Tuesday, January 22, Is A Day of Prayer and Penance.

Respect_Life 2019My blog is early this week – and that is because I wanted to encourage you to respond to the invitation of the Bishops of our country.

Tomorrow, January 22nd, is the 46th anniversary of Roe v. Wade. Catholics in the United States, and people of good will, are asked to observe that day as a “Day of Prayer for the Legal Protection of Unborn Children.”

Many people from across our nation gathered on Thursday evening for the opening Mass of the National Prayer Vigil for Life in the Basilica of the National Shrine of the Immaculate Conception in Washington, D.C. They prayed throughout the night for an end to abortion and a greater respect for all human life. On Friday they gathered for the “March for Life Prayer Rally” and march to Capitol Hill and the Supreme Court.

Not everyone was able to participate in the annual March for Life in Washington, D.C. However, all of us can join together in praying that all governments, especially our own, will seek a truly just society, in which the common good of all people, including the most vulnerable, is sought.

Tomorrow we are asked to be intentional in praying for an end of this modern day slaughter, and remembering the victims of this tragedy. As we remember their brief lives, we are also called to be mindful of the beauty and sacredness of all human life, especially the vulnerable in our midst, and their need for dignity and respect as individuals created in the image and likeness of God. Bishop Perez, in urging Catholics of our diocese to spend time in prayer confirms this by saying, “Pope Francis reminds us that all life has an inestimable value – even the weakest and most vulnerable, the sick, the old, the unborn and the poor – are masterpieces of God’s creation, make in his own image, destined to live forever and deserving of the utmost reverence and respect.”

On that very sensitive day, we should remember that there are people all around us who are still in the process of reconciling with God and the Church because they have had an abortion. As Christians we must show compassion and God’s mercy as we work to restore all and renew all in Christ’s love and life.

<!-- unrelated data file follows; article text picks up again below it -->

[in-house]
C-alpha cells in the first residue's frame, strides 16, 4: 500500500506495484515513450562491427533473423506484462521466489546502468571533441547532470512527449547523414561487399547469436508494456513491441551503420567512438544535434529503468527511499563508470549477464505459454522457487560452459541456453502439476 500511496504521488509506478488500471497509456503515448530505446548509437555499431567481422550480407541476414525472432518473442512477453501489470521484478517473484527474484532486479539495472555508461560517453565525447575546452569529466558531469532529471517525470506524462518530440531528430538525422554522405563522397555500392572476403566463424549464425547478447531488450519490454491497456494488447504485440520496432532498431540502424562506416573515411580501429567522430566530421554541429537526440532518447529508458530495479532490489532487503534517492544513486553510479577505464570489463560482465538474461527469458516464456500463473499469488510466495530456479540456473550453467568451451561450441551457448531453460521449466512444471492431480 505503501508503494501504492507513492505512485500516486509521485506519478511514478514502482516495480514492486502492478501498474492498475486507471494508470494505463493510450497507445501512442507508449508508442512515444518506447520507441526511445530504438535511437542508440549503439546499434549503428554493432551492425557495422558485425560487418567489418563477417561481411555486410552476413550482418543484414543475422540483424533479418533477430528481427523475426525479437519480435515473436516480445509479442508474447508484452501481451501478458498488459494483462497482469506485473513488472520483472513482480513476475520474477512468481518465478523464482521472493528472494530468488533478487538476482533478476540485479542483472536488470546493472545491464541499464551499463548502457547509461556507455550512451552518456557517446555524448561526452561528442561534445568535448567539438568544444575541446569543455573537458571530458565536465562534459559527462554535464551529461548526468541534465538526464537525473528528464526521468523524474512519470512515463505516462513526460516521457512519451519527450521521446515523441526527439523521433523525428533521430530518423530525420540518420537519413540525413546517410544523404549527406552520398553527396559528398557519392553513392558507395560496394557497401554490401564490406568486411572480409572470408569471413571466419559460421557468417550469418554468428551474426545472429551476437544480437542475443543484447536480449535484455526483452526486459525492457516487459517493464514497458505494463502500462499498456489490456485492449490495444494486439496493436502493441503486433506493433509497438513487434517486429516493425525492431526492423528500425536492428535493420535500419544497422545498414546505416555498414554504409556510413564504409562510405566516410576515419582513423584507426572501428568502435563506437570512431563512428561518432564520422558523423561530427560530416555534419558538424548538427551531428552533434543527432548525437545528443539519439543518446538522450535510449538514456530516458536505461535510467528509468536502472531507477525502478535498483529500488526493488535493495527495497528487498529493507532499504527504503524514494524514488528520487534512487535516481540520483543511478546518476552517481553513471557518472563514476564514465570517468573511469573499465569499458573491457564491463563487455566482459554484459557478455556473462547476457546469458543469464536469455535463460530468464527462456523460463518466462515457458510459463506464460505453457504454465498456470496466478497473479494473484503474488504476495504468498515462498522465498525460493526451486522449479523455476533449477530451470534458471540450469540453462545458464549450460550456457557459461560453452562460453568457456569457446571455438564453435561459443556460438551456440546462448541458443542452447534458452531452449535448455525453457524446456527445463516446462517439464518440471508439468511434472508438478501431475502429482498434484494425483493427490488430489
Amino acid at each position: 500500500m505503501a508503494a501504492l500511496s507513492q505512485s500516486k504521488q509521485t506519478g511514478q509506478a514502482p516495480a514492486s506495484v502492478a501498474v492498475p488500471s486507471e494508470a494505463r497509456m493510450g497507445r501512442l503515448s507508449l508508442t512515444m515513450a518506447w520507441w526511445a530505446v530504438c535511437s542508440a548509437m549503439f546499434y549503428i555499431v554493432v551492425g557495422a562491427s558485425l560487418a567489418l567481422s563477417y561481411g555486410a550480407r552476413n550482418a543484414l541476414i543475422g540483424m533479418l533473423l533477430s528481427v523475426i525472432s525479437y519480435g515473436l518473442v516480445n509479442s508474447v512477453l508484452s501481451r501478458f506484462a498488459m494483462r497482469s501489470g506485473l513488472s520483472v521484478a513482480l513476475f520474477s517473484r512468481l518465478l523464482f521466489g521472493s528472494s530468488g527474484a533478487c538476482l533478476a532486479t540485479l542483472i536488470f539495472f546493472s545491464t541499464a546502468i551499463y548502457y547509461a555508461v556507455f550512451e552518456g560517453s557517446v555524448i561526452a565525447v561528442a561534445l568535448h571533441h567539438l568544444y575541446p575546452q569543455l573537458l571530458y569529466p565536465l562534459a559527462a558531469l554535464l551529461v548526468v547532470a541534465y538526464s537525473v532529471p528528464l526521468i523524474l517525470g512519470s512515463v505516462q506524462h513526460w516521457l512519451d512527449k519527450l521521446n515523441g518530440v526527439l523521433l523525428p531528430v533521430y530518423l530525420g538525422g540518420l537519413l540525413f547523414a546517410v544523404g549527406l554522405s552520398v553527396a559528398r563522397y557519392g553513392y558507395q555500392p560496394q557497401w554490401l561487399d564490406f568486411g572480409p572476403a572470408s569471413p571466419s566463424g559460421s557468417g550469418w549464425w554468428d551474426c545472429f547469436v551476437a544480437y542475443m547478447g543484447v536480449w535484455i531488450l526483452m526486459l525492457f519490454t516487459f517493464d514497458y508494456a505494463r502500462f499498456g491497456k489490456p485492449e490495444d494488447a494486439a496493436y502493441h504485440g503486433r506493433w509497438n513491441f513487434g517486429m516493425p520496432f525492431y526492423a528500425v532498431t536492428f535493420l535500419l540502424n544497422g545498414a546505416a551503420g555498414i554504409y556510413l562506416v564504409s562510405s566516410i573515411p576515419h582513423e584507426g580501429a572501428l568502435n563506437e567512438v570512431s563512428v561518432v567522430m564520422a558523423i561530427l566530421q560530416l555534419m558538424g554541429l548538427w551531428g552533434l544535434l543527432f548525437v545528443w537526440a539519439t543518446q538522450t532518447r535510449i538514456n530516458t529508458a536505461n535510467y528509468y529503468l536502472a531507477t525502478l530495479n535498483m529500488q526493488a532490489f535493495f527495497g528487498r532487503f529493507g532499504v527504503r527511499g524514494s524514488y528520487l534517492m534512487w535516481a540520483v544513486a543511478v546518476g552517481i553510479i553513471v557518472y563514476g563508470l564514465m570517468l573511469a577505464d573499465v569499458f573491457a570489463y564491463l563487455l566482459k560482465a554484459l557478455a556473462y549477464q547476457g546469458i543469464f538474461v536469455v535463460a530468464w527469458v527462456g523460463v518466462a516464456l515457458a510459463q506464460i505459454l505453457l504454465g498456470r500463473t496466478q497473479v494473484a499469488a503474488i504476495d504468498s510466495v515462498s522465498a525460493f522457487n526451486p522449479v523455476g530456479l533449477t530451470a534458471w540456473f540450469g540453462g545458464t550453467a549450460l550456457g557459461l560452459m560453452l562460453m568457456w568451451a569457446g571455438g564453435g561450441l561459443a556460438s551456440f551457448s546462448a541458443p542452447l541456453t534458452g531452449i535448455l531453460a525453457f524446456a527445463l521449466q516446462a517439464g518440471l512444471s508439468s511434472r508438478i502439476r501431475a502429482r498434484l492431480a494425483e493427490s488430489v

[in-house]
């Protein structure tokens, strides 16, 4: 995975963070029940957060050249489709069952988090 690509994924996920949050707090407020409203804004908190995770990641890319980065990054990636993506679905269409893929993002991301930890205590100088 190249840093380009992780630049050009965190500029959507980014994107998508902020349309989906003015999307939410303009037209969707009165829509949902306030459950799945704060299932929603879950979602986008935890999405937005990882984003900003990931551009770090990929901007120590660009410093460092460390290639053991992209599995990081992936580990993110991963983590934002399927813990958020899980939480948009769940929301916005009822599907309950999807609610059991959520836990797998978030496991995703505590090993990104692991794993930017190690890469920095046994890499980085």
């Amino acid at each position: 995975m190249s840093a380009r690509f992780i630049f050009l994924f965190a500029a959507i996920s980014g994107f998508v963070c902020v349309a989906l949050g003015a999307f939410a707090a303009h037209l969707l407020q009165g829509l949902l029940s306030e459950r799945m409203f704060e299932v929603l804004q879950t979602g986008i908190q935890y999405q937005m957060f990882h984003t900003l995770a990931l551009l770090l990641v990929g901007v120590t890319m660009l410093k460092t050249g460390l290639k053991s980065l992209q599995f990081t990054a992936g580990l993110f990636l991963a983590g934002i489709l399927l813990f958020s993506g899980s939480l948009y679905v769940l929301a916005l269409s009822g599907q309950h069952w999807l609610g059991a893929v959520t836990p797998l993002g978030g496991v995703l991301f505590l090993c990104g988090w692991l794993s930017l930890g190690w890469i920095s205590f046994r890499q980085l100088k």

Praying in this manner is rooted in a teaching that has come to be known as the “consistent ethic of life,” developed by the late Joseph Cardinal Bernardin. This principal has been alluded to by Pope Francis in his teaching and preaching. The main feature of the “consistent ethic of life” is its insistence on the interconnectedness of life issues across the span of life from conception to natural death. Such issues obviously include abortion and euthanasia at the beginning and end of the life, but would also include a myriad of issues between those two points along the span of life – concern for the poor and for immigrants, the death penalty and health care.

The denial of respect or even the diminishment of respect for any one aspect of life would lead adversely to a denial or diminishment of the respect for life in other aspects of life due to the fact that they are all related. In other words, since they are tied together, to pull out the thread of any one issue would lead to the unraveling of the whole cloth, hence, the “consistent ethic of life” came to be known by many as the “seamless garment” of life. It should be the foundation of our prayer for the respect of human life today and every day.

A few suggestions for your commitment to fostering a respect of all human life:

  • Attend the 7:30 am Mass tomorrow at Saint John Bosco.
  • Make a “Holy Hour” in the Adoration Chapel – making your prayer intention for that hour a respect for all of human life.
  • Attend the Annual Diocesan Mass for Life 10:00 am tomorrow at the Cathedral of Saint John the Evangelist, corner of East Ninth & Superior Avenues in Cleveland. That Mass will be streamed live on the diocesan website, www.dioceseofcleveland.org, and will be broadcast on Cleveland Catholic Radio, AM 1260 The Rock, www.am1260therock.com, for those unable to attend in person.
  • Pray for those who work in varied ministries in service of the dignity of the human person – crisis pregnancy counselors, hospice workers, medical professionals, confessors and therapists.
  • Pray for those who have been wounded by abortion.
  • Say a Rosary or the Divine Mercy Chaplet.
  • Engage in some form of fasting.
  • Visit the website of the United States Conference of Catholic Bishops, and pray the final day of the “9 Days Novena for Life.” Question – What form of prayer and penance will you embrace tomorrow?

Question – What form of prayer and penance will you embrace tomorrow?

My next blog will be on February 13th.

By | January 21st, 2019 | Father Jurcak's Blog | 1 Comment

One Comment

  1. Greg breen January 21, 2019 at 7:31 pm - Reply

    Fast and abstain for the day

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